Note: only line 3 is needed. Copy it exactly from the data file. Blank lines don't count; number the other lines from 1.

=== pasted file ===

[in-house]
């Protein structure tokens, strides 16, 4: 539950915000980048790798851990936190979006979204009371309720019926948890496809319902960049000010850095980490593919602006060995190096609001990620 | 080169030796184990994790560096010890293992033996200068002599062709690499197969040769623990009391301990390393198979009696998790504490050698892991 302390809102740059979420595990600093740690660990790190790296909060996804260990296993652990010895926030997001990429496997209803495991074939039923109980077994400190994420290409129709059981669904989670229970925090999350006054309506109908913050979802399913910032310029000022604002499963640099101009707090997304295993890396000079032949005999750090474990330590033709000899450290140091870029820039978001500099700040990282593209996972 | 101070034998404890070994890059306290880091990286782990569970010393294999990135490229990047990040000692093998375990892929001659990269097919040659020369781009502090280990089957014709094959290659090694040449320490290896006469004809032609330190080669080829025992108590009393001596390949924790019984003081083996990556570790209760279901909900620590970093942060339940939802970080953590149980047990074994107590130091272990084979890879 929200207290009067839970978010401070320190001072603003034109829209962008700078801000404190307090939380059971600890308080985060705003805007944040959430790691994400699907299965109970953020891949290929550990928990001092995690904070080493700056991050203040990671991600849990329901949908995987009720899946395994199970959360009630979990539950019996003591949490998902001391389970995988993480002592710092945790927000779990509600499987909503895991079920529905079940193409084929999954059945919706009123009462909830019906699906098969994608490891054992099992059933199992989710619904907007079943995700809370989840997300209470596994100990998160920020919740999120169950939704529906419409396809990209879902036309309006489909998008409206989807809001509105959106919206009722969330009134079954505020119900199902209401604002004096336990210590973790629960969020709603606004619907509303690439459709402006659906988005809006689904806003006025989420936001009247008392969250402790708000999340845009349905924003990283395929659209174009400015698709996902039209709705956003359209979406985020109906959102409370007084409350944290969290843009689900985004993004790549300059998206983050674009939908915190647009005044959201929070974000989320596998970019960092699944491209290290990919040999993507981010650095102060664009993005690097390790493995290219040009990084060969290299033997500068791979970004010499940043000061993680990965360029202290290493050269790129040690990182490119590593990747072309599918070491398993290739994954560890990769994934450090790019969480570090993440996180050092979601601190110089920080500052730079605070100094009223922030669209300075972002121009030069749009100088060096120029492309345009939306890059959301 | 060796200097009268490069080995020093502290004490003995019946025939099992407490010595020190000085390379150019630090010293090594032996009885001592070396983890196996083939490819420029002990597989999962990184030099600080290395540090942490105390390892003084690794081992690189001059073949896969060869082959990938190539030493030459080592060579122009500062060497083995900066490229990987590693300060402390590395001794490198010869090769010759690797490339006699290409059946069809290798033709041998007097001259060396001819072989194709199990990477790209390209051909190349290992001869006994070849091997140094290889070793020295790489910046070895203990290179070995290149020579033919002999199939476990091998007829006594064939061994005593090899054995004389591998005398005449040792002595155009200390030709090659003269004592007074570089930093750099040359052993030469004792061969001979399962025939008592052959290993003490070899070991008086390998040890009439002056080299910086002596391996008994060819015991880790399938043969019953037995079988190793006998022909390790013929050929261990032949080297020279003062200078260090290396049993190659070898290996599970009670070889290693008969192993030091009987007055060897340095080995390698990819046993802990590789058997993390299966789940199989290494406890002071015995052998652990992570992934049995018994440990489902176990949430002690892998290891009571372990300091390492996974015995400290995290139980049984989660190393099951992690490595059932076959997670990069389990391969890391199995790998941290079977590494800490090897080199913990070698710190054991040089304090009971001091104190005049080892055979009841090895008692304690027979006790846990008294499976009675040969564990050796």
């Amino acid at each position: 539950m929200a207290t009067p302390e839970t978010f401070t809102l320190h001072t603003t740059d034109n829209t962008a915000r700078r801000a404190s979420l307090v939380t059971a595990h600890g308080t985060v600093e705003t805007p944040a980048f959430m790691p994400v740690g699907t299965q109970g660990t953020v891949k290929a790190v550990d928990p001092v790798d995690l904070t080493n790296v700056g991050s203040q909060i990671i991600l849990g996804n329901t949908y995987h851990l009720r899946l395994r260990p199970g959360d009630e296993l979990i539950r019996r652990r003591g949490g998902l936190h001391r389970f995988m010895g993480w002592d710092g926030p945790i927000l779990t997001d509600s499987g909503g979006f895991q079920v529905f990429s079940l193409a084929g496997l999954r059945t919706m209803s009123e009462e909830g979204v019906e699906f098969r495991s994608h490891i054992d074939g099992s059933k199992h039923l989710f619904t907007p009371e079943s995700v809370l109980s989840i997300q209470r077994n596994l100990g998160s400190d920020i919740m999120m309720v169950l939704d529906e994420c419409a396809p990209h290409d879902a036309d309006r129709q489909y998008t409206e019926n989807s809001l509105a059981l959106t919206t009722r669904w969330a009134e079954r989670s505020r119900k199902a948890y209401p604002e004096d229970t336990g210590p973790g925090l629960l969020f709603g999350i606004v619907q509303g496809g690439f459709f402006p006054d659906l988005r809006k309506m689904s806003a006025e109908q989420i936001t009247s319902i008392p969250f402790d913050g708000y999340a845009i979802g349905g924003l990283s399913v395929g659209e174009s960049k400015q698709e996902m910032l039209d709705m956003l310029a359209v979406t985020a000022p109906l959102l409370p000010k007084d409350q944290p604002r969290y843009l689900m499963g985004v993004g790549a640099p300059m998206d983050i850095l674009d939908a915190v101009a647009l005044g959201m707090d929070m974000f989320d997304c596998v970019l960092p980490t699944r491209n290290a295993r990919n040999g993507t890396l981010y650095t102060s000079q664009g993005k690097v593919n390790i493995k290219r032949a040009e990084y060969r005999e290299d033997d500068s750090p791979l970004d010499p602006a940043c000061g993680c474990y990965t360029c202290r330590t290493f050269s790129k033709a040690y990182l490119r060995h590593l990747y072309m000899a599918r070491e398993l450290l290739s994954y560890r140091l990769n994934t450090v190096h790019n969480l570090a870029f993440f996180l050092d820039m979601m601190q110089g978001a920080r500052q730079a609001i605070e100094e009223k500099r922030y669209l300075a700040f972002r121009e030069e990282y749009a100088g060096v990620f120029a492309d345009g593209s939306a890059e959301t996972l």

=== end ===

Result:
């Amino acid at each position: 539950m929200a207290t009067p302390e839970t978010f401070t809102l320190h001072t603003t740059d034109n829209t962008a915000r700078r801000a404190s979420l307090v939380t059971a595990h600890g308080t985060v600093e705003t805007p944040a980048f959430m790691p994400v740690g699907t299965q109970g660990t953020v891949k290929a790190v550990d928990p001092v790798d995690l904070t080493n790296v700056g991050s203040q909060i990671i991600l849990g996804n329901t949908y995987h851990l009720r899946l395994r260990p199970g959360d009630e296993l979990i539950r019996r652990r003591g949490g998902l936190h001391r389970f995988m010895g993480w002592d710092g926030p945790i927000l779990t997001d509600s499987g909503g979006f895991q079920v529905f990429s079940l193409a084929g496997l999954r059945t919706m209803s009123e009462e909830g979204v019906e699906f098969r495991s994608h490891i054992d074939g099992s059933k199992h039923l989710f619904t907007p009371e079943s995700v809370l109980s989840i997300q209470r077994n596994l100990g998160s400190d920020i919740m999120m309720v169950l939704d529906e994420c419409a396809p990209h290409d879902a036309d309006r129709q489909y998008t409206e019926n989807s809001l509105a059981l959106t919206t009722r669904w969330a009134e079954r989670s505020r119900k199902a948890y209401p604002e004096d229970t336990g210590p973790g925090l629960l969020f709603g999350i606004v619907q509303g496809g690439f459709f402006p006054d659906l988005r809006k309506m689904s806003a006025e109908q989420i936001t009247s319902i008392p969250f402790d913050g708000y999340a845009i979802g349905g924003l990283s399913v395929g659209e174009s960049k400015q698709e996902m910032l039209d709705m956003l310029a359209v979406t985020a000022p109906l959102l409370p000010k007084d409350q944290p604002r969290y843009l689900m499963g985004v993004g790549a640099p300059m998206d983050i850095l674009d939908a915190v101009a647009l005044g959201m707090d929070m974000f989320d997304c596998v970019l960092p980490t699944r491209n290290a295993r990919n040999g993507t890396l981010y650095t102060s000079q664009g993005k690097v593919n390790i493995k290219r032949a040009e990084y060969r005999e290299d033997d500068s750090p791979l970004d010499p602006a940043c000061g993680c474990y990965t360029c202290r330590t290493f050269s790129k033709a040690y990182l490119r060995h590593l990747y072309m000899a599918r070491e398993l450290l290739s994954y560890r140091l990769n994934t450090v190096h790019n969480l570090a870029f993440f996180l050092d820039m979601m601190q110089g978001a920080r500052q730079a609001i605070e100094e009223k500099r922030y669209l300075a700040f972002r121009e030069e990282y749009a100088g060096v990620f120029a492309d345009g593209s939306a890059e959301t996972l």